Donal Moloney – London, England

Donal Moloney, Detail of Reliquary

Donal Moloney, Detail of Reliquary

Briefly describe the work you do.

The work I make are small paintings on canvas. I construct ‘models’ and dioramas using a variety of materials such as plaster, plasticine, clay, string, paint, wood, plastic and varnishes. I make what could be thought of as colourful, almost iridescent, playful objects and forms. These are made quickly and originate from very simple ideas that I record as thumbnail sketches and descriptive notes such as ‘a series of overlapping mountains’ or ‘two trees made from plasticine’. I subsequently combine these objects with other found imagery.

Tell us a little about your background and how that influences you as an artist.

I am originally from Cork. I studied Fine Art at the Crawford College of Art and Design before coming to London to do an MFA in Painting at the Slade School of Fine Art. It is hard to say how my background has influenced me as an artist. Perhaps the biggest influence has been learning to draw in art classes when I was younger and really enjoying being absorbed in making images. This interest in painting and drawing grew and grew throughout secondary education and eventually led to me applying to art school.

The concept of the “artist studio” has a broad range of meanings, especially in contemporary practice. The idea of the artist toiling away alone in a room may not necessarily reflect what many artists do from day to day anymore. Describe your studio practice and how it differs from (or is the same as) traditional notions of ‘being in the studio.’

My studio practice sounds quite like the one you described! Whether it is ‘traditional’ or not I do not know but I have always liked to have quite a steady routine in the studio. It is quite simple really. I start early and plan out what I hope to achieve for the day. This plan in then improvised upon but I find it very useful to have an aim that I can then be flexible with. I find limits constructive and a sort of focusing aid at times. Some days in the studio can be spent on the computer editing and searching for Images I want to paint. Other times many weeks can go by where all I am doing is underpainting. I like the way you can build a studio practice out of all the things you love doing. For me, it is about mixing very quick and playful model making with longer more contemplative ‘reconstructing’ of the models in a painting. Rather than copying the models the paintings are, I think, more of an interpretation of them; a slow gestational reimagining of them. Of course many ideas jump out at you when you’re out of the studio and you make notes from these little ‘moments’. However, when you get back into the reality of the studio those ‘moments’ often lose their gleam and might be better served in a future painting (or not at all!).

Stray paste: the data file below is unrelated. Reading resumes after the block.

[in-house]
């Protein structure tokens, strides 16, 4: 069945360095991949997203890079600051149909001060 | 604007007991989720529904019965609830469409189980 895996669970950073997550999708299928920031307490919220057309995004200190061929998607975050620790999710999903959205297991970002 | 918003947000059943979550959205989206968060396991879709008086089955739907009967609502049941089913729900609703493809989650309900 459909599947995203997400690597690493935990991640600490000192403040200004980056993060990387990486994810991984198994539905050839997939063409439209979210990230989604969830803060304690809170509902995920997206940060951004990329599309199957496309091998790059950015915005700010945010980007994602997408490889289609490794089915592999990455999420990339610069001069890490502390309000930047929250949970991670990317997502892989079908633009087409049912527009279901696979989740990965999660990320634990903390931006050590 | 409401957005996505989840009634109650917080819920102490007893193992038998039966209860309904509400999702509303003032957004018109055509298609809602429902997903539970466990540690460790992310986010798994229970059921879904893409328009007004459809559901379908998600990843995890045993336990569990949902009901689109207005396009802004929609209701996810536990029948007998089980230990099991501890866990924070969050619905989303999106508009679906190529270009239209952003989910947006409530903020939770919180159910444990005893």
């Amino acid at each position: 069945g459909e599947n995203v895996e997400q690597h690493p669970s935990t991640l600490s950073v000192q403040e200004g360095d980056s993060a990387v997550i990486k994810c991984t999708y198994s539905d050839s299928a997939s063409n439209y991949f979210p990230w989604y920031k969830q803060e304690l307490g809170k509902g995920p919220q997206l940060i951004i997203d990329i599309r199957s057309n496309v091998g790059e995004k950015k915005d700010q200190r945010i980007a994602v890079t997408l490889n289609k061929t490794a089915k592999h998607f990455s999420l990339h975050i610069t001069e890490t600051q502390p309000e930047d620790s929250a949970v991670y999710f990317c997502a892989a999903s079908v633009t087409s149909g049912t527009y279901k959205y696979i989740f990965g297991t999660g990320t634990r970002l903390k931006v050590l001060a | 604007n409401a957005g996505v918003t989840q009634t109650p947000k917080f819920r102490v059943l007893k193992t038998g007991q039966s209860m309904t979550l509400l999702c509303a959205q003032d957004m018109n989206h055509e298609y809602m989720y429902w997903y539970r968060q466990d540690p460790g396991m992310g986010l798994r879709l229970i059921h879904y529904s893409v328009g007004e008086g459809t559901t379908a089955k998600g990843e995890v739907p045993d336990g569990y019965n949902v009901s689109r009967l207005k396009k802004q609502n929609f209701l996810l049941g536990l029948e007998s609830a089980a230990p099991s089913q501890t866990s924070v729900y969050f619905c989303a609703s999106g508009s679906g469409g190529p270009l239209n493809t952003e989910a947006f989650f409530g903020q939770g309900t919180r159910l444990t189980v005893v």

Donal Moloney, Shrines.

Donal Moloney, Shrines.

What unique roles do you see yourself as the artist playing that you may not have envisioned yourself in when you first started making art?

That’s a tricky question. I was quite naive when I first started art school. I thought I would be drawing and painting from casts and then from the life model for a number of years. I did not do much research about art school before going! We were more or less given studio spaces and told to get on with it! This was great for me because I had to figure out what I really wanted to do for myself, then teach myself how to do something, rather than depend on being taught every step. This was extremely useful when I left art school. You discover very suprising things about materials with such an open ended way of learning. Regarding what ‘unique role’ I play as ‘the artist’ I have no clear and concise answer. I have always been drawn to artist’s work that gives me the ‘wow factor’ as a friend once described it. I still find that accurate to what I like to look at. I know the artist is apparently supposed to have a role in society creating ‘novel visibilities’ and thought provoking commentaries on the world we live in. Perhaps that is part of what I do but I do not totally know what I am doing most of the time. Maybe my work is some form of commentary on the world we live in, however nuanced or slight my propositions are. At the end of the day I don’t really mind not knowing exactly what I have done as I love ambiguity in art (but a very specific one none the less).